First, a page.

“What are my options for HIPAA compliant cloud storage? ”
In recent years, cloud storage has risen in both effectiveness and popularity. Its convenience is undeniable– the ability to access your data from anywhere is amazing. But can business associates and medical providers take advantage of these services to store PHI? What exactly does it mean for a cloud storage service to be HIPAA compliant, and which services provide the most secure cloud storage options?
There are a few things that are essential when it comes to finding a HIPAA compliant cloud storage provider. You need to be choosy, since putting your data “in the cloud” makes it hard to achieve HIPAA-compliant levels of security. When PHI is out of your hands and stored off-site (as cloud storage is), you need to be absolutely sure that your data is safe.
So without further ado, here’s a breakdown of some popular cloud vendor services and whether or not they are HIPAA compliant:
We're starting our list with our favorite HIPAA compliant cloud storage option for small practices: Google Drive. It's easy to use, has tons of features and can be used in a HIPAA compliant environment.
Our favorite service, hands down, is Google Drive, which is part of Google's excellent Google Workspace. It's one of the easiest services to use and a great value for the price to achieve the most secure cloud storage option. PCMagazine also loves it, giving Google Drive an excellent rating.
Google will sign a HIPAA Business Associate Agreement (BAA) for Google Workspace clients. It covers Gmail, Google Drive, Google Calendar, and Google Vault. If you set the file sharing up properly in Google Drive, it's a brilliant choice for HIPAA compliant cloud storage.
Microsoft will also sign a BAA for mail, file storage, calendars, and other aspects of Microsoft Online. While they are a bit harder to use than Google Workspace, Microsoft offers some terrific data loss prevention tools that can help to keep you safer.
Microsoft's file sharing service (OneDrive) also got a great rating, 5 stars from PCMagazine.
Google Workspace and Microsoft 365 (reviewed above) can definitely share data securely with other companies. You need to be careful, though, about how you set up the file sharing for compliance to make sure you don't accidentally expose your PHI to the internet.
However, you might not need the other features that come with these services. If you already use another service for email, calendaring, and file editing, then you might want to go with a dedicated file sharing service. Here are some good options.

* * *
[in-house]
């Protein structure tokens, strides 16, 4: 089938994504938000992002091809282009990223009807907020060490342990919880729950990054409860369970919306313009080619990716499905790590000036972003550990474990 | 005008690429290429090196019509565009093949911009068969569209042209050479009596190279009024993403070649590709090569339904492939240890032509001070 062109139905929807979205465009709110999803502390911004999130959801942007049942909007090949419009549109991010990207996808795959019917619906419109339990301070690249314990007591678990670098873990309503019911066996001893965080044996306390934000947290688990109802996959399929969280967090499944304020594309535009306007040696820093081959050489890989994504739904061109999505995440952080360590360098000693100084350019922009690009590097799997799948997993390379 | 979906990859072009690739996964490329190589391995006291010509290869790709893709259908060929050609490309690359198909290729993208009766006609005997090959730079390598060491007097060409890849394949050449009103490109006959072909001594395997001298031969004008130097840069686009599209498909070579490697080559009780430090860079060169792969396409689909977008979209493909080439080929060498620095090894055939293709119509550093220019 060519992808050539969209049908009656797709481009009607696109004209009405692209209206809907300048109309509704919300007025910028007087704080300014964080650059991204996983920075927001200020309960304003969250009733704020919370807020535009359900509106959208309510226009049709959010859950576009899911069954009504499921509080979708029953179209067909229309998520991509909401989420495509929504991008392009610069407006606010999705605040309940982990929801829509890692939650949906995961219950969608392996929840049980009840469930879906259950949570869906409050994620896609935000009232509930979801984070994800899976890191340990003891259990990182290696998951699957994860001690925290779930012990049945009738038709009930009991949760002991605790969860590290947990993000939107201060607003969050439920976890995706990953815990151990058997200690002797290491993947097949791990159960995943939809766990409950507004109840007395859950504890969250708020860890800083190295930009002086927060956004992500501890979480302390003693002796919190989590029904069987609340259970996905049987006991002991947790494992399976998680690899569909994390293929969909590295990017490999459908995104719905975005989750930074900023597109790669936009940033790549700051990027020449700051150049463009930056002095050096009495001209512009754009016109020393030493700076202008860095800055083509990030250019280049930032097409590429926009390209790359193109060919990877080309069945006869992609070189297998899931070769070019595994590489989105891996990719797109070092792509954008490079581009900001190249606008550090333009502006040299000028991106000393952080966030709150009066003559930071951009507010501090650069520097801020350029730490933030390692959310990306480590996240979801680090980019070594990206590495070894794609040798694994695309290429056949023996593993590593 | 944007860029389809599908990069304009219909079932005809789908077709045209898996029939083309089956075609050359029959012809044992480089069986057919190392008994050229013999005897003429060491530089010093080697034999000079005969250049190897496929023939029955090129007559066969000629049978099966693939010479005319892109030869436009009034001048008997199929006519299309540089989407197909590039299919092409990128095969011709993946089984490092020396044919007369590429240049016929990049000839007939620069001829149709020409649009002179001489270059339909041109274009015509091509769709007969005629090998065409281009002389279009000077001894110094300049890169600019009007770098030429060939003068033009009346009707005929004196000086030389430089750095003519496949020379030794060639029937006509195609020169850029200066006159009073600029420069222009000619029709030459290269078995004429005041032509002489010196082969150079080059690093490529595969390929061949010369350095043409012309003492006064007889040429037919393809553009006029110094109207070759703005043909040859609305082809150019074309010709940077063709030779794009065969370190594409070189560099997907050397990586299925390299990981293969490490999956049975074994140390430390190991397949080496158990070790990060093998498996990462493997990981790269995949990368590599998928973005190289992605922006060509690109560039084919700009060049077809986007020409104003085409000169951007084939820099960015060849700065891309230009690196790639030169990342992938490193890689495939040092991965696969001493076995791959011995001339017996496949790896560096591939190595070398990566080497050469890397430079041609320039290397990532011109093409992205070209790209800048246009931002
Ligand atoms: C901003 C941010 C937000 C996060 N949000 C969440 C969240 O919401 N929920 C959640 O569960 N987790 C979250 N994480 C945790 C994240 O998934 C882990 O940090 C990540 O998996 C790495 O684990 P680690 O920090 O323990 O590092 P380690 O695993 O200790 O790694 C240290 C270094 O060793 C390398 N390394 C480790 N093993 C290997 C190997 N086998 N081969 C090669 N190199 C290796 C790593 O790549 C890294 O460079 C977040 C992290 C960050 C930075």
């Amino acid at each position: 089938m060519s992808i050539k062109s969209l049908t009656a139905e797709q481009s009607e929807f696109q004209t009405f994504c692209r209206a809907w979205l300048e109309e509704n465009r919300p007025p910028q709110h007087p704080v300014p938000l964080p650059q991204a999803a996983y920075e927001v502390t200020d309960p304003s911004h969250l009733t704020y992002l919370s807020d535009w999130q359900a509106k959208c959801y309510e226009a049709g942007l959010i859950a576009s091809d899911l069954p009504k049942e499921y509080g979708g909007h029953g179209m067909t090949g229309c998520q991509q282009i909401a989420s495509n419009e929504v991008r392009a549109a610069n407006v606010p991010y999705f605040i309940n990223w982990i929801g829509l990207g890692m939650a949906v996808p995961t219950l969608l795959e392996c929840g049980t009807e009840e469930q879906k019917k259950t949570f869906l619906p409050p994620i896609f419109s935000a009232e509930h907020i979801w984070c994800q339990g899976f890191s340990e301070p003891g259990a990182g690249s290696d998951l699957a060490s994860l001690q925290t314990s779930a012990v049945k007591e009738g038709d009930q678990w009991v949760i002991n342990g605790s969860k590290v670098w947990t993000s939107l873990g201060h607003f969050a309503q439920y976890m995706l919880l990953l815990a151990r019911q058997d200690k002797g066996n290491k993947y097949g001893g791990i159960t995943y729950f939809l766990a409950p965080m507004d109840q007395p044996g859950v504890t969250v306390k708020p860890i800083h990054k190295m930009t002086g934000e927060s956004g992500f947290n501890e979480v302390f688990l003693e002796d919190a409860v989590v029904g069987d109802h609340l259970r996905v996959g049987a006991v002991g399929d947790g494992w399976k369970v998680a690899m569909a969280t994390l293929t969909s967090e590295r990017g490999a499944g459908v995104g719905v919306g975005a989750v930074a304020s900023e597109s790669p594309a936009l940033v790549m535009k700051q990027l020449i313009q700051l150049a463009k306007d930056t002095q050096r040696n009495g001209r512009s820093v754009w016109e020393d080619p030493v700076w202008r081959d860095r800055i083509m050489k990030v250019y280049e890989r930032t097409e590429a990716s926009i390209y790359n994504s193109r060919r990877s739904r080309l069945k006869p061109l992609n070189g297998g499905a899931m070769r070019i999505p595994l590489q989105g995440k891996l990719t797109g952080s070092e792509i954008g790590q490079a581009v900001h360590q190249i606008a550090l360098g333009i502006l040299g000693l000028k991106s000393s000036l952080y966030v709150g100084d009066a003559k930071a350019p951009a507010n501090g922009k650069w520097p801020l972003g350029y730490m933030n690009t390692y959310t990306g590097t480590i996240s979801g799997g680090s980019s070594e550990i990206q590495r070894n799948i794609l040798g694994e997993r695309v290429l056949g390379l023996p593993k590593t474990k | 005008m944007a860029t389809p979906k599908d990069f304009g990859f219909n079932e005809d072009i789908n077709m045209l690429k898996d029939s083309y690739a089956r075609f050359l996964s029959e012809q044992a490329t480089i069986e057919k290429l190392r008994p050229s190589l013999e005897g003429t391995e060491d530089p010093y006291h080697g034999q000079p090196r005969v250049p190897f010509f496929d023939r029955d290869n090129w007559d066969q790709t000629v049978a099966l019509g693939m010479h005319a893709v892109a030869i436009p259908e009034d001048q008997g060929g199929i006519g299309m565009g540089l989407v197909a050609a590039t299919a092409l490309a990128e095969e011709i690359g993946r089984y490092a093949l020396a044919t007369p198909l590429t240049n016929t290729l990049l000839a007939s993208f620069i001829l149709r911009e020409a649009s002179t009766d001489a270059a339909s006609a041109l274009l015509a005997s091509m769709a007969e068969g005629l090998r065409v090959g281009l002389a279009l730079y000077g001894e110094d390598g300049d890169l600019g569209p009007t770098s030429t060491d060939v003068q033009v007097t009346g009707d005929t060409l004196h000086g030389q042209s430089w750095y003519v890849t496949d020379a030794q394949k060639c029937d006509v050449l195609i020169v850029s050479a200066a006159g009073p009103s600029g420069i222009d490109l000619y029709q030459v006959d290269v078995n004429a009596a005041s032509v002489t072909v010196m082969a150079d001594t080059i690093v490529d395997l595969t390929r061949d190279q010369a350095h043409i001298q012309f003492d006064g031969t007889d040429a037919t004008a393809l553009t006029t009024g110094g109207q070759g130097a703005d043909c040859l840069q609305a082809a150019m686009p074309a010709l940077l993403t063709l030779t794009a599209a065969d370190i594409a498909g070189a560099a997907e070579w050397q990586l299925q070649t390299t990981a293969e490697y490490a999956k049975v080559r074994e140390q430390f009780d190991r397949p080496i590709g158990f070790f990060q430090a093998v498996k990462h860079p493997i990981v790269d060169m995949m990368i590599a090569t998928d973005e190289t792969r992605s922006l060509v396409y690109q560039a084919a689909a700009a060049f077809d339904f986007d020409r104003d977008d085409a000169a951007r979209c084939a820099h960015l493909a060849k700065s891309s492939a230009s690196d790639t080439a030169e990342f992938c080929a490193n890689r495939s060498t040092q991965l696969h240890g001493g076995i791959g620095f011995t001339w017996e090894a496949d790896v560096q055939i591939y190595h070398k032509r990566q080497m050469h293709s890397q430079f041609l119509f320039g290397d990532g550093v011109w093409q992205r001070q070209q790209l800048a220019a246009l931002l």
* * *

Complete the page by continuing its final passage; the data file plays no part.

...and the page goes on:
People often ask "Is Dropbox HIPAA compliant?" You bet it is! The most popular and arguably the most well-developed of the cloud storage providers, Dropbox is usually the first provider people think when they think “cloud storage.” Fortunately, Dropbox is HIPAA compliant now with their Dropbox Business service. This includes signing a BAA with you to meet all the requirements.
Box meets all of the security and encryption requirements set forth by HIPAA and is willing to sign a Business Associate Agreement. You can find more detailed information on their compliance on their website.
All of the previous services mentioned can be used for safe, HIPAA compliant cloud storage. However, they require some configuration and oversight.
One of the best protections against ransomware attacks is to have a good, up-to-date backup. It's also one of the best ways to protect your business from interruption if your computers are lost, stolen, or damaged.
SpiderOak offers a great "set it and forget it" cloud backup service. You install their program on your computer, and all of your files are safely and automatically backed up to the cloud.
One of the reasons we love them is due to their "zero knowledge" policy. They encrypt every single possible aspect of their service, which means there is no way their staff could access your data without your involvement. And they're happy to sign a HIPAA BAA.
Carbonite is another popular backup service. They are willing to sign a HIPAA BAA.
Want to save a TON of money and don't mind some technical work? Amazon S3 Glacier is dirt cheap, but requires you to be IT savvy to use it for regular backups. It also covered by the HIPAA BAA that Amazon will sign.
Acronis used to be on our 'not HIPAA compliant' list, but as of June 2020, they will sign a Business Associate Agreement!
CrashPlan features a default active AES-256 encryption and will sign a BAA.
Another former 'not HIPAA compliant' listing was for Backblaze. As of October 2020, they will sign a BAA for their clients.
We are huge fans on Amazon Web Services (AWS). Their security is top notch and they're happy to sign a HIPAA Business Associate Agreement. Check out our article: Secure Cloud Computing: 7 Ways I’d Hack You On AWS".
We also reviewed a number of other popular cloud storage and backup providers to see if they could be considered HIPAA compliant cloud storage.
Also, popular company SugarSync makes no mention of being willing to sign a HIPAA Business Associate agreement on their site.
We've found this is a great litmus test. You can quickly and easily tell how seriously a cloud storage company takes HIPAA compliance with a simple google search.
Just type: "business associate agreement site:vendor.com" into a Google search, like this:
If you get a result like this, then move on to another provider!
Because of its reasonable price, robust features, high level of security, and willingness to sign a HIPAA business associate agreement, we use and recommend Google Drive, which is part of Google Workspace. Google Workspace includes cloud storage, hosted email, and robust online file editors, and is one of the best HIPAA compliant cloud storage services out there. Check out our article about HIPAA compliant Google Drive.
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